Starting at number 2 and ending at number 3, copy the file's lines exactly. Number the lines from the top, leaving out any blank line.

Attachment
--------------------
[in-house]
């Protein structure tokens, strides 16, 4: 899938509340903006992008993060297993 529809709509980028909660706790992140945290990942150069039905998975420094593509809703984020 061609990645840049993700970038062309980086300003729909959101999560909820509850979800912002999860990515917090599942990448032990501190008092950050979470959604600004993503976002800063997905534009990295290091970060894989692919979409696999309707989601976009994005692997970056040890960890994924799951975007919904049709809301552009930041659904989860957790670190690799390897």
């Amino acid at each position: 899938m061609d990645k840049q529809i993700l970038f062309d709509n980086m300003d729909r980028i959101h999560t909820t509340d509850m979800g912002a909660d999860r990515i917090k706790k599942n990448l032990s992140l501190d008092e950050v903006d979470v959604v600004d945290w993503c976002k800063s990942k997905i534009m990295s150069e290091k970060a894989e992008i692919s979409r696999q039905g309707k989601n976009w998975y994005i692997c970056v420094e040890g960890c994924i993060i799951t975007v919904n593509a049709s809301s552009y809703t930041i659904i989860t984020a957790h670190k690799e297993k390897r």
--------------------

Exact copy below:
């Protein structure tokens, strides 16, 4: 899938509340903006992008993060297993 529809709509980028909660706790992140945290990942150069039905998975420094593509809703984020 061609990645840049993700970038062309980086300003729909959101999560909820509850979800912002999860990515917090599942990448032990501190008092950050979470959604600004993503976002800063997905534009990295290091970060894989692919979409696999309707989601976009994005692997970056040890960890994924799951975007919904049709809301552009930041659904989860957790670190690799390897």
């Amino acid at each position: 899938m061609d990645k840049q529809i993700l970038f062309d709509n980086m300003d729909r980028i959101h999560t909820t509340d509850m979800g912002a909660d999860r990515i917090k706790k599942n990448l032990s992140l501190d008092e950050v903006d979470v959604v600004d945290w993503c976002k800063s990942k997905i534009m990295s150069e290091k970060a894989e992008i692919s979409r696999q039905g309707k989601n976009w998975y994005i692997c970056v420094e040890g960890c994924i993060i799951t975007v919904n593509a049709s809301s552009y809703t930041i659904i989860t984020a957790h670190k690799e297993k390897r």